Researcher Reports Zero-Day ‘Sign in with Apple’ Bug that Could Allow Full Account Takeover

Infosec researcher Bhavuk Jain has pocketed a handsome $100,000 from Apple’s bug bounty program after reporting a critical flaw that could have allowed malicious actors to bypass authentication and take over a user’s account.

Released to
much fanfare at the annual Worldwide Developers Conference (WWDC) in 2019,
‘Sign in with Apple’ enables users to log into a third-party account without
disclosing their email address.

“In the month of April, I found a zero-day in Sign in with Apple that affected third-party applications which were using it and didn’t implement their own additional security measures. This bug could have resulted in a full account takeover of user accounts on that third party application irrespective of a victim having a valid Apple ID or not,” Bhavuk writes on his blog.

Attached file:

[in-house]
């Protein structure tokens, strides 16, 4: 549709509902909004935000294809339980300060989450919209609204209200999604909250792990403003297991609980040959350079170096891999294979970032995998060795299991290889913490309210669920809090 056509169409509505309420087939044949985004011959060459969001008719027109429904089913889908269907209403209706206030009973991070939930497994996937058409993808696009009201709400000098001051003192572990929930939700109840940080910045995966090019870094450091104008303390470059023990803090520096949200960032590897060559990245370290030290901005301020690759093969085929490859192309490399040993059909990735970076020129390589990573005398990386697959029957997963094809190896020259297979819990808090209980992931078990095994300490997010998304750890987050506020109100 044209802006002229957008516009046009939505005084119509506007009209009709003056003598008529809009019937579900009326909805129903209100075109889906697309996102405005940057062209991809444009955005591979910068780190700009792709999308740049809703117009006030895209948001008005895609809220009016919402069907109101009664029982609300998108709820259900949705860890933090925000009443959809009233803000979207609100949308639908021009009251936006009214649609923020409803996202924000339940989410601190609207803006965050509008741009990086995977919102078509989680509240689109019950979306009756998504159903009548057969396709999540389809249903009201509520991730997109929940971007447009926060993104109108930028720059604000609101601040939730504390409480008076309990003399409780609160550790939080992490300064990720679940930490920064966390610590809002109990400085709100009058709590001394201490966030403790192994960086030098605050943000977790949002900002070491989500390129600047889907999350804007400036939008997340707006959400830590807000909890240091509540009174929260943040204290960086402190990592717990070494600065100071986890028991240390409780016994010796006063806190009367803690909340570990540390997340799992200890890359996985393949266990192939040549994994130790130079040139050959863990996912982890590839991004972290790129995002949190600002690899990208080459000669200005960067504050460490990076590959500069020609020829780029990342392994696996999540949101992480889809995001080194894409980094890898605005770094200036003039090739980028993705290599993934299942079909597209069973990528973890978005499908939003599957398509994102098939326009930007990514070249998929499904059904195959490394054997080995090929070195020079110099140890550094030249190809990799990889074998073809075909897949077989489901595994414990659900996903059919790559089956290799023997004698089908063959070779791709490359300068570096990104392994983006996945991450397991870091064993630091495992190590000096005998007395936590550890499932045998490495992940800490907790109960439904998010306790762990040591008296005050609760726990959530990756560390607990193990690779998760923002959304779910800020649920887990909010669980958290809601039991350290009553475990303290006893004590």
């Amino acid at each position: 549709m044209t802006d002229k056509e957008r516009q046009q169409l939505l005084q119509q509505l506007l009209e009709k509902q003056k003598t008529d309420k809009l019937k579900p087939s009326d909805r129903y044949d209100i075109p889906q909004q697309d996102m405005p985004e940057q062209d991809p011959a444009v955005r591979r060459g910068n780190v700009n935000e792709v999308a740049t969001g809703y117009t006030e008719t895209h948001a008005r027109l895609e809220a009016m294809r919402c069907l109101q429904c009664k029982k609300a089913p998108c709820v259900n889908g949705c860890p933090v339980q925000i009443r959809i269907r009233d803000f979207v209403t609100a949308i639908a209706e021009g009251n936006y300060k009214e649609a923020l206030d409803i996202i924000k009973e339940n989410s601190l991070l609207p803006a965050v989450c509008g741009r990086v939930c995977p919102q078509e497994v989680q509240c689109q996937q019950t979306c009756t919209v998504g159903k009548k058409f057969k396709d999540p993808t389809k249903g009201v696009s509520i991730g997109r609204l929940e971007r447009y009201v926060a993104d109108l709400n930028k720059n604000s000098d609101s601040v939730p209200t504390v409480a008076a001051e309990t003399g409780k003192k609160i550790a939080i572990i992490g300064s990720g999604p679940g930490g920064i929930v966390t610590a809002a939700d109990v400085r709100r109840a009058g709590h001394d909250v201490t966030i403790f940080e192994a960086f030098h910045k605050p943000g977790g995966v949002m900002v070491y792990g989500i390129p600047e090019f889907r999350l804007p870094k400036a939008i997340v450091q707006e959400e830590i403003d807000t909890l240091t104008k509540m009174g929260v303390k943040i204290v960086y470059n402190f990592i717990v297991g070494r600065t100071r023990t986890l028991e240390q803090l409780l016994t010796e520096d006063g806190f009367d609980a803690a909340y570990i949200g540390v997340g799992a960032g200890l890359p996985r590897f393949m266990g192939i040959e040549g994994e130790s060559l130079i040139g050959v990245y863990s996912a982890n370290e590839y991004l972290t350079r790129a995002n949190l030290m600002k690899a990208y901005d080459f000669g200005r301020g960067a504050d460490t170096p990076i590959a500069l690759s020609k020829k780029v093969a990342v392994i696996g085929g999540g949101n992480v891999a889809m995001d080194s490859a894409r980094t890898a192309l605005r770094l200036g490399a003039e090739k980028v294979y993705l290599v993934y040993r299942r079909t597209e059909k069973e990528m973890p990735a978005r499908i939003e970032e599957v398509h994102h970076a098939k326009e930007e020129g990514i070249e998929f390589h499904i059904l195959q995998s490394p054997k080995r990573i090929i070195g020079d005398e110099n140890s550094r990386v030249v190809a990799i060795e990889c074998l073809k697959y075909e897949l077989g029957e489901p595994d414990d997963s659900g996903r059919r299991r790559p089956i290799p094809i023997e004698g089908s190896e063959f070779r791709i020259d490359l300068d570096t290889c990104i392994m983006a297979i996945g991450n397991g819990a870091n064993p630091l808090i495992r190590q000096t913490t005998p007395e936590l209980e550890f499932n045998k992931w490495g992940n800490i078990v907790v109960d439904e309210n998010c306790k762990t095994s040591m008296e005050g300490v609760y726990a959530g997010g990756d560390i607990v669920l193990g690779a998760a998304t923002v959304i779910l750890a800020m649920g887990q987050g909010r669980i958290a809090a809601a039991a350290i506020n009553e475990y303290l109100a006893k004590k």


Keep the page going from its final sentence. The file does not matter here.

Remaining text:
Apple’s
sign-in feature is similar to OAuth 2.0 in that it authenticates a user either
via a JSON Web Token or a code generated on Apple’s end. With the JWT
generated, Apple generates its own relay ID which goes into the JWT for authentication.
However, Bhavuk found that he could request JWTs for any email ID from Apple, “and
when the signature of these tokens was verified using Apple’s public key, they
showed as valid.”

“This means
an attacker could forge a JWT by linking any Email ID to it and gaining access
to the victim’s account,” he explains.

If exploited
correctly, the vulnerability could have allowed full account takeover. A lot of
third-party apps and services are already integrated with ‘Sign in with Apple,’
including Dropbox, Spotify, Airbnb, and Giphy.

Apple reportedly awarded the researcher $100,000 for his discovery. Bhavuk responsibly reported the flaw to the iPhone makers last month and waited until the company patched the vulnerability on their end before publishing his findings.

Leave a Reply

Your email address will not be published.

Scroll to top